Let us understand the concept of polar and non-polar solvents.
Polar solvent is a type of solvent that has large partial charges or dipole moments. The bonds between the atoms have very different but measurable electronegativities. A polar solvent can dissolve ions and other polar compounds.
It is possible because of the electrical charges pulling on different parts of the solute molecules. The positively charged ions of the solid compound are attracted by the negatively charged side of a solvent molecule and vice versa. This enables the polar compound to be soluble in the polar solvent. Due to this activity, the ions are evenly distributed throughout the solvent. As for the polarity of the solvent, it basically emerges due to the existing bonds of the atoms with different electronegativity values that leads to the formation of the molecule.
Water is a popular example of a polar solvent. What makes it a polar solvent? If we look at the molecules of water it has a unique structure with two hydrogen bonds. Further, there is a large difference in the electronegativity between the hydrogen and oxygen atoms. As such, the large oxygen attracts the electrons close together and gets negatively charged. The hydrogen atoms each get a smaller share of the shared electrons and thus gains a positive charge. This is the very reason for water becoming a very strong dipole molecule.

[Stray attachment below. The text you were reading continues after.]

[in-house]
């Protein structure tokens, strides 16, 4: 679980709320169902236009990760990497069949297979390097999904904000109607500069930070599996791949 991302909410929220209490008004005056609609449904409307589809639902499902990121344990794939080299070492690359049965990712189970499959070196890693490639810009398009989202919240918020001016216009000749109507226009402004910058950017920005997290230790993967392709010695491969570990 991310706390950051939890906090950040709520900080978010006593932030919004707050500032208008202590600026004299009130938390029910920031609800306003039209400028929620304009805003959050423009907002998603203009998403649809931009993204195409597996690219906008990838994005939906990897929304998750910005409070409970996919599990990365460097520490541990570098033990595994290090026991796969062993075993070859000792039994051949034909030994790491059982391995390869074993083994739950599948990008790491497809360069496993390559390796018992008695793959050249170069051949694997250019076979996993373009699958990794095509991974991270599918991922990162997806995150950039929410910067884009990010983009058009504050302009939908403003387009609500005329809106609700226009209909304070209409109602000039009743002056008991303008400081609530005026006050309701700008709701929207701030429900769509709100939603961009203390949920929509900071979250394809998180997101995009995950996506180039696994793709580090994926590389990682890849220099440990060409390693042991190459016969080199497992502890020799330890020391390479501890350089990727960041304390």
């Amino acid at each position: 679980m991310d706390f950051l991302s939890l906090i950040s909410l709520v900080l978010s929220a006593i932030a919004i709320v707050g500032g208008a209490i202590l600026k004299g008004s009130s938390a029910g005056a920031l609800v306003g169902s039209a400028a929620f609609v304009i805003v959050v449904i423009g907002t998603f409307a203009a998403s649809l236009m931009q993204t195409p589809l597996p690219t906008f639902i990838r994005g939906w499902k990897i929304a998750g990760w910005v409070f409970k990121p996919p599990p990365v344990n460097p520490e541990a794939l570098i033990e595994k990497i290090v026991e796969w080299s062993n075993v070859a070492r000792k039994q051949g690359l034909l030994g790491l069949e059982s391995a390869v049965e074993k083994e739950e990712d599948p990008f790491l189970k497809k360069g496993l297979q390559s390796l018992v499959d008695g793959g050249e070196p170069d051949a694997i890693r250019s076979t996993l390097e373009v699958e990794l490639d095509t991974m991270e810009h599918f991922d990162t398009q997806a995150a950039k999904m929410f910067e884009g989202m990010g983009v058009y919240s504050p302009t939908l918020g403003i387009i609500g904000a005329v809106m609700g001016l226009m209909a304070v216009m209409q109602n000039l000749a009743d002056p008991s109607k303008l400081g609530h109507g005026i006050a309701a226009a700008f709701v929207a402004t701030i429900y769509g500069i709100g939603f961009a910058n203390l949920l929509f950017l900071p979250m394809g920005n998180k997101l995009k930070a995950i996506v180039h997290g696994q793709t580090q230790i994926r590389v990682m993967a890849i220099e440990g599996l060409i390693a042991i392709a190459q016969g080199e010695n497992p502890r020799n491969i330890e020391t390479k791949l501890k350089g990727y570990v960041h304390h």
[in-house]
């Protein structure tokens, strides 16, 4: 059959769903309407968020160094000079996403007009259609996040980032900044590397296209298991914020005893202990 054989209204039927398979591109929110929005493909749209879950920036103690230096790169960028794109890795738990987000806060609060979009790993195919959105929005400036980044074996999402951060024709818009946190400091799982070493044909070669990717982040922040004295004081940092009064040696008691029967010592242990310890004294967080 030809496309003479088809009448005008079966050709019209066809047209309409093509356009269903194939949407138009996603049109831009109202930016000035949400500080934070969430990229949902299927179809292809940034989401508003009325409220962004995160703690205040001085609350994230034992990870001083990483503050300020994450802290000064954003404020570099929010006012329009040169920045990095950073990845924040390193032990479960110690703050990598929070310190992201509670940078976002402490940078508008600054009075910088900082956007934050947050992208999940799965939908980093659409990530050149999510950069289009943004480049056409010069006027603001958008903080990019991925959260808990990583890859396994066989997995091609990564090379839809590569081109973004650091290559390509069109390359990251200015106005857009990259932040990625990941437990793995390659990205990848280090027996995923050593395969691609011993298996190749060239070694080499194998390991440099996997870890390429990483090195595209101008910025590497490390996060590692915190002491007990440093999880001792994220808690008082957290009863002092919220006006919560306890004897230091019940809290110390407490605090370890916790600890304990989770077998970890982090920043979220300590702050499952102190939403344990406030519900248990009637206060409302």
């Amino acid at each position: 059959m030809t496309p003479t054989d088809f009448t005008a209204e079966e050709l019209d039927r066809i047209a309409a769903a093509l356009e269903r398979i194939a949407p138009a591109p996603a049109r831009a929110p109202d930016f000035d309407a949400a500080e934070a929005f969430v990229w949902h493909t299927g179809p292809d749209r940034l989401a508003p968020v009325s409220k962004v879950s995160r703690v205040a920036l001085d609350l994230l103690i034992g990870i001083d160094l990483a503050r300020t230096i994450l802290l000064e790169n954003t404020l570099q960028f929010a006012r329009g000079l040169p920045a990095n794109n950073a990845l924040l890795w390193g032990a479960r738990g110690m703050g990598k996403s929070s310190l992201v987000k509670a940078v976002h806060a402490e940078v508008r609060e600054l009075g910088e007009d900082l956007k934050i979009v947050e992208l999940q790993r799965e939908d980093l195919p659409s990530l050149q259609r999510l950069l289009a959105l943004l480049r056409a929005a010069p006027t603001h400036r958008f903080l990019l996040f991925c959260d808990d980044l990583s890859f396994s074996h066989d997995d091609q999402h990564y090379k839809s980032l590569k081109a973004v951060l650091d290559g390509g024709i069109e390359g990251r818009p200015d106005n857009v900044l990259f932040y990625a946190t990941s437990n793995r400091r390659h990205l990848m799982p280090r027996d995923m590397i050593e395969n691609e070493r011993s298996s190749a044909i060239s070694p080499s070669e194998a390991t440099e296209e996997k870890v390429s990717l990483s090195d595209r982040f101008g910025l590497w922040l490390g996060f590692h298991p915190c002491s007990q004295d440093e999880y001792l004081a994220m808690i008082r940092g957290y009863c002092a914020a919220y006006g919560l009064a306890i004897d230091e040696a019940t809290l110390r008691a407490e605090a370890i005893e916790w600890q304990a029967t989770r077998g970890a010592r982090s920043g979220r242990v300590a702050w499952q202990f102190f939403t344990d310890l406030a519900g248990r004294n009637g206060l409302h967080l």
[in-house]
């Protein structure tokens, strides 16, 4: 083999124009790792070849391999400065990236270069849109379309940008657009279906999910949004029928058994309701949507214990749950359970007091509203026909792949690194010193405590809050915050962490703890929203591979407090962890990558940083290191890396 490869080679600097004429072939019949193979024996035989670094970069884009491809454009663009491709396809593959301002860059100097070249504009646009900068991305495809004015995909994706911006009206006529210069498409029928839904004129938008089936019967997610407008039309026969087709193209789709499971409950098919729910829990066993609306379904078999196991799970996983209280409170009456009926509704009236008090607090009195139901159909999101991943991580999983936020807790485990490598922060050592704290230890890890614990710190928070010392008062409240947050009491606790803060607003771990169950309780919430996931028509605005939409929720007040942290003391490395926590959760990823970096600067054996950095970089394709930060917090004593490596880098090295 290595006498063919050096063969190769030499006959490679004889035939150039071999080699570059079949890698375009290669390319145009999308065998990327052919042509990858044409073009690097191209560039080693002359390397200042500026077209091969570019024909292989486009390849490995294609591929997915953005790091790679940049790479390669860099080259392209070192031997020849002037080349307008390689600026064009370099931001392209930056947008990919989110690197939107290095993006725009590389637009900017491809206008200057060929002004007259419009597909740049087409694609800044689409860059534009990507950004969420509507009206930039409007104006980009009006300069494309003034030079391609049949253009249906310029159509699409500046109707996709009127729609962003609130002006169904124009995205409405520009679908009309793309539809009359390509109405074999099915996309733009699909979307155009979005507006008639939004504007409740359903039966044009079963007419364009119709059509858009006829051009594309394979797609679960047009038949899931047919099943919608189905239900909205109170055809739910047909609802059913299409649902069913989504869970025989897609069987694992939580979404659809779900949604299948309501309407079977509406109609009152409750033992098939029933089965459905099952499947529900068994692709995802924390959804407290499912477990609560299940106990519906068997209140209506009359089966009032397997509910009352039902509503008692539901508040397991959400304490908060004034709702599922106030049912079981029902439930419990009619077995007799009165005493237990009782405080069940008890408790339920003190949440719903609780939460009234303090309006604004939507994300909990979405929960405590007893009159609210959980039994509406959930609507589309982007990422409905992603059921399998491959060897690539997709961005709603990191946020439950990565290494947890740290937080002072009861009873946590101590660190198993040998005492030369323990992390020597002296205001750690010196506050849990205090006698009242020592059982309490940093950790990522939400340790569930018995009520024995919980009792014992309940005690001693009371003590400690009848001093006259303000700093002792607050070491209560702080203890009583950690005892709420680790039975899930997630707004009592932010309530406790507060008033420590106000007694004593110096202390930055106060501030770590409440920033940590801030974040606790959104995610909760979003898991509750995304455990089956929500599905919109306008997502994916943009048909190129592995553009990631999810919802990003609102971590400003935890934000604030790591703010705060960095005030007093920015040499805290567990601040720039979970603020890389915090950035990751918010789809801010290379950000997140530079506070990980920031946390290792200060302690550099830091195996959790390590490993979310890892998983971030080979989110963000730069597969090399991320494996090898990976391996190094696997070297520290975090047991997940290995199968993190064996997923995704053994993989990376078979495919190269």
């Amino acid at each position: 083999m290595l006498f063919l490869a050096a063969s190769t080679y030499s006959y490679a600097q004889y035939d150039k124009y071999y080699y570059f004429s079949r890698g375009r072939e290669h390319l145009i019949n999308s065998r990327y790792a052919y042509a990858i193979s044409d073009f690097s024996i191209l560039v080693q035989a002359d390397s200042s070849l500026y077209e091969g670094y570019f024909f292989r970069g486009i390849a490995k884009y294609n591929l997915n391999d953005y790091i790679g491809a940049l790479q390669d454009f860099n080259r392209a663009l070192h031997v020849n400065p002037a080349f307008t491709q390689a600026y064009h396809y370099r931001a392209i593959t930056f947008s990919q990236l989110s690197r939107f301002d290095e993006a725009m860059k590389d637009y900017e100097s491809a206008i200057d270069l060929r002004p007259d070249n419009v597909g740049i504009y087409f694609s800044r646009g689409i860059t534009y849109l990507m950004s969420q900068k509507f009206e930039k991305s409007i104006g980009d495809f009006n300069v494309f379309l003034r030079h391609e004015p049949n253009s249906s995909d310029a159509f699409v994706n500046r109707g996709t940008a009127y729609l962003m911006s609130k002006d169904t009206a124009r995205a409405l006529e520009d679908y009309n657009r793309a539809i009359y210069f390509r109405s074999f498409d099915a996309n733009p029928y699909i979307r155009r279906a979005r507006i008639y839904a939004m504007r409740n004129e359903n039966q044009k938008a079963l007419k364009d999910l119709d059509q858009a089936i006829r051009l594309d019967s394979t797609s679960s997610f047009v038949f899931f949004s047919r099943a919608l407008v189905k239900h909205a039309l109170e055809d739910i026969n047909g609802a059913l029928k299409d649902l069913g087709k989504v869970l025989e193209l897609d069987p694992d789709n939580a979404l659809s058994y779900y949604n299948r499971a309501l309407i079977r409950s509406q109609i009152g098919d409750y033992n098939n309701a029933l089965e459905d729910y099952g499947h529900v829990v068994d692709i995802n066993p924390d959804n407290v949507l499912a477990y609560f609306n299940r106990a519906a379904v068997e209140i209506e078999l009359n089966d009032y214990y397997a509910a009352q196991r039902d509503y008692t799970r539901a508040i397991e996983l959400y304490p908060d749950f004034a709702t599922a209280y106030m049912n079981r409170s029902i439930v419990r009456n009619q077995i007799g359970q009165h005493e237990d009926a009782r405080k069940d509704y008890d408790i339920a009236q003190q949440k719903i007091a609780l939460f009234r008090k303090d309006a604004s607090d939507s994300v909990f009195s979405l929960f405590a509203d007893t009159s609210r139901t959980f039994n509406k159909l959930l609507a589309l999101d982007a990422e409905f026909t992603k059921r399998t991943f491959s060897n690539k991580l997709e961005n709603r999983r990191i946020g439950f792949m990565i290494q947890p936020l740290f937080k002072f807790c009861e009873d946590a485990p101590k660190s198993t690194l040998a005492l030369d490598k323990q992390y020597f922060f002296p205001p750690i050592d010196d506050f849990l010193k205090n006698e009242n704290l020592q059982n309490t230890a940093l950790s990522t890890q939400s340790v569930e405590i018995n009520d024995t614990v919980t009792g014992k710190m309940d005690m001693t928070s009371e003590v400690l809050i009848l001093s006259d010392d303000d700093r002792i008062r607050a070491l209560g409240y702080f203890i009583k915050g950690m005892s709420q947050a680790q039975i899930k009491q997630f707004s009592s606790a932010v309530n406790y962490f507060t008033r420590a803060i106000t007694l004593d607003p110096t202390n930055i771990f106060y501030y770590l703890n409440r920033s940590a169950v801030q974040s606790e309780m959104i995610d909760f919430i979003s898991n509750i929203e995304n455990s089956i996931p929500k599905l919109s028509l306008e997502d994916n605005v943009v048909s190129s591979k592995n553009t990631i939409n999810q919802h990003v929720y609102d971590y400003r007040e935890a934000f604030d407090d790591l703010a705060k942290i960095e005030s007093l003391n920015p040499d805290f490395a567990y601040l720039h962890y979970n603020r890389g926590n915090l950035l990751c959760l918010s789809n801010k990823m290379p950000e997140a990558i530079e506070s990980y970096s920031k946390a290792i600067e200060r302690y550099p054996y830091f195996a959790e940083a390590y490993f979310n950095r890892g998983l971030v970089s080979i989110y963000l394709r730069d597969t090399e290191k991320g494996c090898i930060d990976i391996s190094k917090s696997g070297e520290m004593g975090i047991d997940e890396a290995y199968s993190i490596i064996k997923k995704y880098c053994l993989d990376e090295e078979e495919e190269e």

Also Read: Hydrogen Bonding
Non-polar solvents are liquids or solvents that do not have a dipole moment. As a result of this, the solvents are missing any partial positive or negative charges. Basically, they have small differences in electronegativity. We can also say that the bonds between atoms come with similar electronegativities. Non-polar solvents cannot dissolve polar compounds since no opposite charges exist and the polar compound is not attracted. It is this absence of partial charge that also makes these molecules “non-polar”.
Some of the examples of non-polar solvents include hexane, pentane, toluene, benzene, etc.